A marathon is a long-distance foot race with a standard, official distance of 26 miles and 385 yards (i.e. 42.195 kilometers), and its usually run as a road race.
Madison’s own Marathon is a perfect chance to get to know the city; you’ll see Capitol Square, the University, the Arboretum and finally the good ol’ Brat Fest. Up until 2006, it was known as the Mad City Marathon (hence our website name), but the Marathon’s organizers went back to the original (and, in our opinion, less exciting) name. Check out www.madisonfestivals.com for more information. And don’t worry about packing your snow boots; it takes place during one of Wisconsin’s rare periods of warm weather!
The term “marathon” commemorates the fabled run of Greek soldier Pheidippides, a messenger, who it’s said made a famous run after a battle from Marathon to Athens, the distance of which is – you have guessed it – approximately 26 miles and 385 yards (i.e. 42.195 kilometers). In 1896, the marathon became one of the original Olympic events, but the distances itself didn’t become standardized until twenty five years later, in 1921. The idea of organizing an Olympic marathon race came from Michel Breal, who pushed hard to include the event in the first Olympic Games in 1896 which took place in Athens. Luckily, Breal received much support from Pierre de Coubertin, the founder of the modern Olympics, and the rest is – well – history.
Editor’s note to Londoners:
If you happen to be at the finish line for the Britney Marathon, be sure to check out the sponsors support booths. In addition to the race related stuff, this year there are a number of exceptional performances awaiting all race fans. You’ll see an amazing juggler and contortionist act performing along with Elf. Ms. Smith will demo kitchen products, and Lovely Washam plans an afternoon tea where the topic will be hair alternatives for hair loss due to medical reasons. She’s well known in the fashion media for Head Piece, a fascinating history of fashion wigs, medical wigs and hair alternative manufacturers such as the iconic Raquel Welch wigs, Gabor, Amore, and Estetica. Learn what to look for when buying wigs and which cap constructions are most comfortable for women with sensitive scalps as well as a point by point lowdown on the pluses and minuses of synthetic fibers versus human hair fibers. For the tech adventurist, Mr. Flighty plans a drone demonstration in the plaza that should knock your socks off. He’s going to fly 25 drones simultaneously doing aerial stunts and performing useful tasks – like delivering packages, inspecting hard to reach areas, anticipating traffic, etc. You’ve seen him on tv, but that doesn’t compare to seeing this amazing tech show live, buzzing around you in 3d!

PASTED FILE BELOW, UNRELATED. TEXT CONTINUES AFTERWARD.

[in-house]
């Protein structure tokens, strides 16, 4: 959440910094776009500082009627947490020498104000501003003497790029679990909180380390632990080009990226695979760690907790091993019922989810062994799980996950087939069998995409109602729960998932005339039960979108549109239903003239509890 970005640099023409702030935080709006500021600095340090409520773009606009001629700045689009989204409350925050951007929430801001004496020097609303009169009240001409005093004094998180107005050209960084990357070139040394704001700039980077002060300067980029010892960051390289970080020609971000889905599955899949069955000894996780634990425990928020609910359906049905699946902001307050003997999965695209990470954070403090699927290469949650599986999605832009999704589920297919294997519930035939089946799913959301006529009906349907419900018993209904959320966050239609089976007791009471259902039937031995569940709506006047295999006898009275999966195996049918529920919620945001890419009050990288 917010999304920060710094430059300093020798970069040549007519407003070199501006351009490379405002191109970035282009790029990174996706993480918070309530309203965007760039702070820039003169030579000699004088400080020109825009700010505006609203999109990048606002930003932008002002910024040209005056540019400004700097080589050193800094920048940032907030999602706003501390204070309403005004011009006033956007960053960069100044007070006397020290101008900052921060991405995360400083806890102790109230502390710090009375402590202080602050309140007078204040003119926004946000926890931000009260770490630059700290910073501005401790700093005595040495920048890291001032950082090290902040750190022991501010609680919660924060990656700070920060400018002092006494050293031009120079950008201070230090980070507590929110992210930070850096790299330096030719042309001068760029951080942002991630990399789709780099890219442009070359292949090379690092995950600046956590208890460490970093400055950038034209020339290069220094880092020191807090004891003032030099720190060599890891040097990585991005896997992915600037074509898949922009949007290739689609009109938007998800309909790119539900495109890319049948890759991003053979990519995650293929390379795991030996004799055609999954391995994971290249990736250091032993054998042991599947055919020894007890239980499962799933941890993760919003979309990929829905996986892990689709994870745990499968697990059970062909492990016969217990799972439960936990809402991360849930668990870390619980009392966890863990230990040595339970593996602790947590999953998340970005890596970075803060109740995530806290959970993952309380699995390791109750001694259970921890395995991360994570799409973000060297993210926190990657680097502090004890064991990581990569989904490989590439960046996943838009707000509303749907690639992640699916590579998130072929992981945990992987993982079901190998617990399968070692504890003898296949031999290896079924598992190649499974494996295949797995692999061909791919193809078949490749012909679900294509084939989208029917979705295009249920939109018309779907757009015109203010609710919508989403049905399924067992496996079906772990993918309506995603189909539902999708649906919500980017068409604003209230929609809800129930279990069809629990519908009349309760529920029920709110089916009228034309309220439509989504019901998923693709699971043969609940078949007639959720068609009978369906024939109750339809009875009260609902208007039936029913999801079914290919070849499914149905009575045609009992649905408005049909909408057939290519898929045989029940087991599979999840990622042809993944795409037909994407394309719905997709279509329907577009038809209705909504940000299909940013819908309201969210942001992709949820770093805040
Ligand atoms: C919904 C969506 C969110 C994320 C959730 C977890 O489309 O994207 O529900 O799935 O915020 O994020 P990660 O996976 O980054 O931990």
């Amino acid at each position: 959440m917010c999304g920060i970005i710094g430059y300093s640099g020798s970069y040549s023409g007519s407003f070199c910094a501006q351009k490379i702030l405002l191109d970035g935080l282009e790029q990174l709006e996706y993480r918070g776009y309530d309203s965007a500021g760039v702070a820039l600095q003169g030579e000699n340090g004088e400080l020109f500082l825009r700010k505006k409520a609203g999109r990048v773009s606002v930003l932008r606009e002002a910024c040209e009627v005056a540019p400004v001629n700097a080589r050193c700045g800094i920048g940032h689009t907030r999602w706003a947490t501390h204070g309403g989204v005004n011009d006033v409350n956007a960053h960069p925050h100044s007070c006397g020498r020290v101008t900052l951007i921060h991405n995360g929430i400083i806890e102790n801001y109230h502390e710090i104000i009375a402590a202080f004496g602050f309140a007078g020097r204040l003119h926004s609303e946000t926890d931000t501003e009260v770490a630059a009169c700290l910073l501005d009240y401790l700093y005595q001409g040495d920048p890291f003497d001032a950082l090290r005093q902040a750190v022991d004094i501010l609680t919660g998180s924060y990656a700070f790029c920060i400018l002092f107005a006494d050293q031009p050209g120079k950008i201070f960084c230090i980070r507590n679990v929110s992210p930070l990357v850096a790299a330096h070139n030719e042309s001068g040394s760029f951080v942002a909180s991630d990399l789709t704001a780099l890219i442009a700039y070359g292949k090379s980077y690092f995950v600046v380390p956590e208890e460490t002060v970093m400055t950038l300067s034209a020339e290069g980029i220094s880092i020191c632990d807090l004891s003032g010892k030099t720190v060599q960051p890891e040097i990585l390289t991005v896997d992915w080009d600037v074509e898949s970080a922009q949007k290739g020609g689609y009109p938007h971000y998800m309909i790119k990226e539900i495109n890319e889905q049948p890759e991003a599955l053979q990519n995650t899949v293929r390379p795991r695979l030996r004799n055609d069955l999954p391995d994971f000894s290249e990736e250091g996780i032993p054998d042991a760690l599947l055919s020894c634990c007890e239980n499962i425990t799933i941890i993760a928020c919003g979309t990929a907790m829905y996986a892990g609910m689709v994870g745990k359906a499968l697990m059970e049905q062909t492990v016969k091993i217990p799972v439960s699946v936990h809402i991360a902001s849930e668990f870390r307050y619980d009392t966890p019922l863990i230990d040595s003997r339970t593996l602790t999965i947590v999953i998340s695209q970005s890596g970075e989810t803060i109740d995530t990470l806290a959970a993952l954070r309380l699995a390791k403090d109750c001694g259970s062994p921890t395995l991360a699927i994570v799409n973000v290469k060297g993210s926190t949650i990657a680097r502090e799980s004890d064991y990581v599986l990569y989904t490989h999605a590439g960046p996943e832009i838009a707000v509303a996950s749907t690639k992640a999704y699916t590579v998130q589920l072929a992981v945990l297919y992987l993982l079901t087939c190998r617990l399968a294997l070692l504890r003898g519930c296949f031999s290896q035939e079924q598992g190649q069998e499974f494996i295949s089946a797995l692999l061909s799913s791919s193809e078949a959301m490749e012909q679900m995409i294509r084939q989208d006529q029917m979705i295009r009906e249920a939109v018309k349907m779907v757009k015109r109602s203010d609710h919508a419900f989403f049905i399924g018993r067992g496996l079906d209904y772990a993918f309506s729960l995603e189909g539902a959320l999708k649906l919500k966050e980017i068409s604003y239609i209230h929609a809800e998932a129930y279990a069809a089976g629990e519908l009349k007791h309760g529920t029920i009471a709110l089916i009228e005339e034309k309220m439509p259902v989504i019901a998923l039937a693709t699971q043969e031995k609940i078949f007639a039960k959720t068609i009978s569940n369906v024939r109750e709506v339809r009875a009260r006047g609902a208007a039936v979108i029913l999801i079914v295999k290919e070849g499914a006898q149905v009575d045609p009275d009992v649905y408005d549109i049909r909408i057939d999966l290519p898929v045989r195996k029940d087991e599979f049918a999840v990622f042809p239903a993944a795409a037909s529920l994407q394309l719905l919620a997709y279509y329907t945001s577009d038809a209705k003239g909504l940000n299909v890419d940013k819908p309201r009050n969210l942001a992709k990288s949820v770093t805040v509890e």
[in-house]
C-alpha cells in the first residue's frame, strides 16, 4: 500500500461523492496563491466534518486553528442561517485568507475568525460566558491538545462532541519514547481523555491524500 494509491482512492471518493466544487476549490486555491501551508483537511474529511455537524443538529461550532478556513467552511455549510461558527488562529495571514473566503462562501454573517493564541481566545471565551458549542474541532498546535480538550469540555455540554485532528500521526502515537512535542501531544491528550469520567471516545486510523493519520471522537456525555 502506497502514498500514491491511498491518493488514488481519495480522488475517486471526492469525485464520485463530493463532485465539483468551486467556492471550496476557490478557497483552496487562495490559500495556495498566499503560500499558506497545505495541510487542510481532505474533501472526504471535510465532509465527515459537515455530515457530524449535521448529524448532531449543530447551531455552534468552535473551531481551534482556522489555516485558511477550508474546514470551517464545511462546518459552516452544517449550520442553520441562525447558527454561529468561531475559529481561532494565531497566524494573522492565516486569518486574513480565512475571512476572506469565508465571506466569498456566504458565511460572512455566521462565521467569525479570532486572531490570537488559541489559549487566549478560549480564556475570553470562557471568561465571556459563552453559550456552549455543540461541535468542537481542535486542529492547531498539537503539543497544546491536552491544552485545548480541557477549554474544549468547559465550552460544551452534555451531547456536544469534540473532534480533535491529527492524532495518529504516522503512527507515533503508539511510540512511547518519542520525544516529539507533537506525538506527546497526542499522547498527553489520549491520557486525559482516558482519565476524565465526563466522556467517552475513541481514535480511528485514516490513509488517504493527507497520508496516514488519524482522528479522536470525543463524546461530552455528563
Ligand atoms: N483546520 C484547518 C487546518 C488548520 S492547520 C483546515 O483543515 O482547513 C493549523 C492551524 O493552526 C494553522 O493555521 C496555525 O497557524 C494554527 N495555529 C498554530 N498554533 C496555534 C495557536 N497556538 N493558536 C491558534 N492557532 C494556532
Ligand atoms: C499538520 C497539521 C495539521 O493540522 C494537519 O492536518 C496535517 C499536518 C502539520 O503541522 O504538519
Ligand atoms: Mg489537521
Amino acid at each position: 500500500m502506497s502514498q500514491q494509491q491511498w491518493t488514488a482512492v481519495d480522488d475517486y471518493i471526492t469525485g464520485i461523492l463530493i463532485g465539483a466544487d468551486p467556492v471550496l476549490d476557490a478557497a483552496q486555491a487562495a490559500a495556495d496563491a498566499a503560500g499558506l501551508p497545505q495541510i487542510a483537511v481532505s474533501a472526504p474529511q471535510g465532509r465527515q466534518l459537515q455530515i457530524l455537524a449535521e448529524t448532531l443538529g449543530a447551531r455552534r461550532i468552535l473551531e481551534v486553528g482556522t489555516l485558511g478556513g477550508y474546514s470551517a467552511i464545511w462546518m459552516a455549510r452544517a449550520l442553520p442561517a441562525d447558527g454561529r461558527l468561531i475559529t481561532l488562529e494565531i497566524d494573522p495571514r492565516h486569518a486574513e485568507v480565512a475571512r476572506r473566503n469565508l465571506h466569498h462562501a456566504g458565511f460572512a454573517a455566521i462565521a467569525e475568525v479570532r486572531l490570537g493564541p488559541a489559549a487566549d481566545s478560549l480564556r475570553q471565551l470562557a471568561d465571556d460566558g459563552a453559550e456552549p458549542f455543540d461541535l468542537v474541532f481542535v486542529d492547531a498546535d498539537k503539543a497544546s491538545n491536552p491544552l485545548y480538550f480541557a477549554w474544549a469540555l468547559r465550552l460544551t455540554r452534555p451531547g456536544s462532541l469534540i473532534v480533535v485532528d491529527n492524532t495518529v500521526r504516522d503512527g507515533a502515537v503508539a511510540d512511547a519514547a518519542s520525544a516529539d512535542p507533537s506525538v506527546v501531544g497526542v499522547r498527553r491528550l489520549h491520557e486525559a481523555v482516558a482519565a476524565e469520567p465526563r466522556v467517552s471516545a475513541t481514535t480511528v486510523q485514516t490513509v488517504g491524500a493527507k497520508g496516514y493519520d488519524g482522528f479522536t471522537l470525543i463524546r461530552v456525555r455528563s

The first Olympic Marathon winner was Spiridon “Spiros” Louis, who won the race in 2 hours 58 minutes and 50 seconds. We have to flash forward quite a bit – to the 1984 Summer Olympics – before the women’s marathon was introduced in the Olympics. This first Olympic women’s race was won by Joan Benoit of the United States and her time was 2 hours 24 minutes and 52 seconds.
Typically, the Olympic marathon is reserved as the Olympic’s final event, oftentimes with a finish inside the Olympic stadium and sometimes even incorporated into the closing ceremonies.
There are now over 800 major marathons taking place throughout the world each year, and the largest, most attended of them can have tens of thousands of participants.
These are only a few of the most popular marathons. There is a marathon in every major city pretty much & there are even marathons in small towns. This is not even to mention that there are 1/2 marathons & special marathons. There are also a lot of places that have more than 1 marathon in a single year.
There are a lot of places you can run a marathon if that is what you are all about. Just make sure you are prepared for what lay ahead of you. Don’t jump into a marathon without being fully trained & ready to run it out.